Become an Environmental Engineer
By Steve Gillman
What do environmental engineers do? Many different things
depending on the specialty. In general they do designing and
planning and other engineering duties meant to prevent, control,
and remediate environmental health hazards. Since that still
may not explain much, let's look at some specifics.
Civil engineers design water supply and sewage systems, as
well as roads tunnels and much more. An environmental engineer
working in these areas would help create systems that are easier
on the environment. She might also conduct studies to see what
the impact would be of new parking pots on the surrounding environment.
If working for a mining company an environmental engineer
would be responsible for designing systems that keep the company
in compliance with laws and regulations regarding toxic chemicals,
or contamination of water supplies from runoff. This could mean
planning new holding ponds or establishing decontamination procedures.
In all the specialties you'll use the principles of biology
and/or chemistry to develop solutions to environmental problems.
Water and air pollution control are common areas you'll work
in, as well as recycling, waste disposal, and public health.
issues. In the private sector many environmental engineers work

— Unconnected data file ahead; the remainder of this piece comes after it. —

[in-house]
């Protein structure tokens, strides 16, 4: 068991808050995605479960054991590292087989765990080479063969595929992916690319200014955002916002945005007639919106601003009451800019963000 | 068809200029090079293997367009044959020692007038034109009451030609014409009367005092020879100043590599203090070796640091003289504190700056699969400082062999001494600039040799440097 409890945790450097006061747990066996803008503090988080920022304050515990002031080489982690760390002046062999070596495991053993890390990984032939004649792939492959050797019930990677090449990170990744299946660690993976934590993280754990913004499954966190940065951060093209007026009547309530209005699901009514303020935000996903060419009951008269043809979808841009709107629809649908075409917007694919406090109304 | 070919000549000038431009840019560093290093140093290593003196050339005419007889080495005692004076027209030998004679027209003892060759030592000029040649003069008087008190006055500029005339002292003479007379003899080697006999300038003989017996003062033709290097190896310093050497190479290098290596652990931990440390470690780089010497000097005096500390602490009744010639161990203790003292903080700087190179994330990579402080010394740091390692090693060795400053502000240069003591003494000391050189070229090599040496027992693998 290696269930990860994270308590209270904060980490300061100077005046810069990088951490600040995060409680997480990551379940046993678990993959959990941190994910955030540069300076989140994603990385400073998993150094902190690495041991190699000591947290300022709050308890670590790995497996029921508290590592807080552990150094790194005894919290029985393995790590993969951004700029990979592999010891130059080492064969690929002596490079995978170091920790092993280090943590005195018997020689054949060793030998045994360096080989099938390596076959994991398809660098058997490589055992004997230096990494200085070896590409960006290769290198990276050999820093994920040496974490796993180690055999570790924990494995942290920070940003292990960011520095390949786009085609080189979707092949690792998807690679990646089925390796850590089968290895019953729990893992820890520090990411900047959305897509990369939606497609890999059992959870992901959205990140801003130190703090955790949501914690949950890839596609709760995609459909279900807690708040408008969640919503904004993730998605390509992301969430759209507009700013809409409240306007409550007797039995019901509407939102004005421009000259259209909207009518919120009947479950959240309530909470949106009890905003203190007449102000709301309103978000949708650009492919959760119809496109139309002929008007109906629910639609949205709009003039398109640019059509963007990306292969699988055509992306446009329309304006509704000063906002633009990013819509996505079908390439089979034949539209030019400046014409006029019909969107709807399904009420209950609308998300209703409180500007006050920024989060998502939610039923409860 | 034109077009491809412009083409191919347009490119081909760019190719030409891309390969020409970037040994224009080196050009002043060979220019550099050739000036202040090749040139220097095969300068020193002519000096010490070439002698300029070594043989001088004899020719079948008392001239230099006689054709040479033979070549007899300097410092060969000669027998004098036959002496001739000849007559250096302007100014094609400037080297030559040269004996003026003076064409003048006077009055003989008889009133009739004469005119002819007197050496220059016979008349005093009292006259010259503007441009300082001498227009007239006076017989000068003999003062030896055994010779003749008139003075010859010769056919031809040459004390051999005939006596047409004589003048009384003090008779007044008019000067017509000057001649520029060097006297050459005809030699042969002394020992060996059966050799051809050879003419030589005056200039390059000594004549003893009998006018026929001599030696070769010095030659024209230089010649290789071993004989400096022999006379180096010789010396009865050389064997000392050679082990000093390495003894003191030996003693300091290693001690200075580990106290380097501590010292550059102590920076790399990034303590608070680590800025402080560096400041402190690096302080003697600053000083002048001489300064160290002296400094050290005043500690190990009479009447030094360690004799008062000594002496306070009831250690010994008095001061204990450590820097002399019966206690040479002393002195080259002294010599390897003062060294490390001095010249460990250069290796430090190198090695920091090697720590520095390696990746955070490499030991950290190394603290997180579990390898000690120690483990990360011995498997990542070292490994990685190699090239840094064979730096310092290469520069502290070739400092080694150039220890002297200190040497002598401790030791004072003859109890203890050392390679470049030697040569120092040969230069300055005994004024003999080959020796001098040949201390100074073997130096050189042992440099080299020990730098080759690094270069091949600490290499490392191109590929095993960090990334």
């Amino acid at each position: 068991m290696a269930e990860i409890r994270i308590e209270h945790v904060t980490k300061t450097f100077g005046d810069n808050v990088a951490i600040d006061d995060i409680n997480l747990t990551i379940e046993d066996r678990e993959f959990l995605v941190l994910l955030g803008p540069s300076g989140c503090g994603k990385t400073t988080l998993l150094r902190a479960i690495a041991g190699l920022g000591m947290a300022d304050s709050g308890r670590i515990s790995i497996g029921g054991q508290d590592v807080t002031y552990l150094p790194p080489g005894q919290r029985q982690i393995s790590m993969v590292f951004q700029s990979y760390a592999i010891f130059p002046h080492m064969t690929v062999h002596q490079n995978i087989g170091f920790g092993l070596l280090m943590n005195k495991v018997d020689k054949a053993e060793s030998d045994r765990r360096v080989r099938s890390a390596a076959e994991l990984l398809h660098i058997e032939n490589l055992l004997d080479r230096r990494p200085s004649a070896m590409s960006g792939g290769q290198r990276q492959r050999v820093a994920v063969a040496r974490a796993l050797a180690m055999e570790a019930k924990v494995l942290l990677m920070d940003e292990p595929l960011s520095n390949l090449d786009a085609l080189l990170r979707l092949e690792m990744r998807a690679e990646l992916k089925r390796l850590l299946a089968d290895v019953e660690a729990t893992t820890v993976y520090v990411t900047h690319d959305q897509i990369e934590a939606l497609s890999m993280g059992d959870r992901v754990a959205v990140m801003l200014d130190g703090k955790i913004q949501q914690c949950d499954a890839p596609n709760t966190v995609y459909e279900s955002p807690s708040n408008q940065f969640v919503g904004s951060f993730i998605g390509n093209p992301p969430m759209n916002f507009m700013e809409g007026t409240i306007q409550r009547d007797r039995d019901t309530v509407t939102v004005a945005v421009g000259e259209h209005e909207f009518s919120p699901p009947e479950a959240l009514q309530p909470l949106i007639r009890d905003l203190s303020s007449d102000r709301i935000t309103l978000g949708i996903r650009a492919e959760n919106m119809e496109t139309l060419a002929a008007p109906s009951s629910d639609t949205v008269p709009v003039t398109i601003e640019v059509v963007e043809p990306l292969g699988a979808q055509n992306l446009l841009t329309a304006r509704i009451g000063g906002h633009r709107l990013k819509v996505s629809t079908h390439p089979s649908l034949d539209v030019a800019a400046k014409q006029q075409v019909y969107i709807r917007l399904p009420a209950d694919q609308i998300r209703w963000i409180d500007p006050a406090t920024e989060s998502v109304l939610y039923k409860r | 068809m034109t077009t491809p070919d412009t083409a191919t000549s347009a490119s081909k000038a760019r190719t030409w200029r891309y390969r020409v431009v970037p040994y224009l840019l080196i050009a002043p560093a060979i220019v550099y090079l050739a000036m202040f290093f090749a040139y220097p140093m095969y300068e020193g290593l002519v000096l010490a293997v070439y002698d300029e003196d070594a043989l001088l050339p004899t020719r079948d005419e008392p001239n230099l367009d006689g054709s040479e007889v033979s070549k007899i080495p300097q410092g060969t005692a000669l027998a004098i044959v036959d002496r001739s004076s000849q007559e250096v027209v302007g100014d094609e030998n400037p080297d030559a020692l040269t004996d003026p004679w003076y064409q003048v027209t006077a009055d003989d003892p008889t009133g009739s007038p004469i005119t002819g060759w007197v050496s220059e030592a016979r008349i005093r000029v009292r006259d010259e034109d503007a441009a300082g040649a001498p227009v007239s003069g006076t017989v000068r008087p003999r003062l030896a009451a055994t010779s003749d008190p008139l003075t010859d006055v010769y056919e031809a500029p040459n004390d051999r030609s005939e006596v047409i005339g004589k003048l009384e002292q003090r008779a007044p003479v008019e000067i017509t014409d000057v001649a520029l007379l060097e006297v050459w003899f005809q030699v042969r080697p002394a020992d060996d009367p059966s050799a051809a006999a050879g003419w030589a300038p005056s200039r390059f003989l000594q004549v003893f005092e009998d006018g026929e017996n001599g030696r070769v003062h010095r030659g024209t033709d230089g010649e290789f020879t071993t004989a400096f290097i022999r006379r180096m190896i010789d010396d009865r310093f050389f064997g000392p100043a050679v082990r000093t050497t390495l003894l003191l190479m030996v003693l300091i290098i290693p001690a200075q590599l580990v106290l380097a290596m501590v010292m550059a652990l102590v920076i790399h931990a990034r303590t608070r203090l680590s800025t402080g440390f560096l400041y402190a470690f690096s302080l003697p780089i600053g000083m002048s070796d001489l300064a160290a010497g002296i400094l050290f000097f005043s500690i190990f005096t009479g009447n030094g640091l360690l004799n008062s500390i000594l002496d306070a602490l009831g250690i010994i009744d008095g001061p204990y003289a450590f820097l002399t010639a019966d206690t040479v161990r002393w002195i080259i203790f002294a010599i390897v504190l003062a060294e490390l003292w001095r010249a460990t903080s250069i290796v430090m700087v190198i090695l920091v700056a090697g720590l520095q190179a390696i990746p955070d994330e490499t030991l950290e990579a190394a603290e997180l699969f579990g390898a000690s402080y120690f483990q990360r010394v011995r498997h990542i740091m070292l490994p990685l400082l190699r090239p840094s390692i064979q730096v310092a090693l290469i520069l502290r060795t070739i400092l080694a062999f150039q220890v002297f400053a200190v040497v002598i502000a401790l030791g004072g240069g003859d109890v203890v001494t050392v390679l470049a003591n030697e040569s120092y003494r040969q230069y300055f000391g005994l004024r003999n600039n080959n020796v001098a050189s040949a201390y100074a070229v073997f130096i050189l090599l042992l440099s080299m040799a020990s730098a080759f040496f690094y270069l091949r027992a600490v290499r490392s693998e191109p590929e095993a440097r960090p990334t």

as consultants. They help clients comply with regulations, prevent
environmental damage, and create plans for cleaning up hazardous
How Much Can You Make?
The Bureau of Labor Statistics shows the average wage of environmental
engineers as $77,040 annually. About 10% make over $115,000 per
year. Wages vary by specific position, and by region as well.
As I write this wages are highest (on average and according to
the BLS) in New Mexico.
The BLS says of these jobs, "Starting salaries are among
the highest of all college graduates."
Ways to Make More | Related Opportunities
Certainly you can look for areas where the pay is higher,
but the biggest step you can take to make more money is to start
your own environmental engineering firm in one of the more lucrative
This is a good industry to get into at the moment. The BLS
projects job growth to be at least as fast as all occupations
for engineers in general, with faster growth for those in environmental
Qualifications / Requirements
Normally the least you'll need to get into this field is a
bachelor's degree in engineering. Licensing of engineers who
offer their services directly to the public is required in all
states now as well. That typically requires a degree from an
ABET-accredited engineering program, 4 years of relevant work
experience, and completion of a State examination of some sort.
Obviously then, you have to work as an employee for a while before
you can do this as a self-employed operator.
There are also professional certifications you can get from
professional societies. These can help if you are hoping for
promotion to managerial positions or looking to get hired on
by a firm that pays more.
General qualifications include an analytical mind, as well
as decent math skills and communication abilities.
This is a good job, but requires a lot of education, so talk
to some people in the field to see if it is definitely something
you are interested in doing. At that point you can start looking
for environmental engineering graduate programs (see the resources
below). When inquiring about these ask about job-placement help.
- Lists environmental engineering graduate programs that are
available all over the country.
- Postings of all types of green jobs, including positions as
an environmental engineer.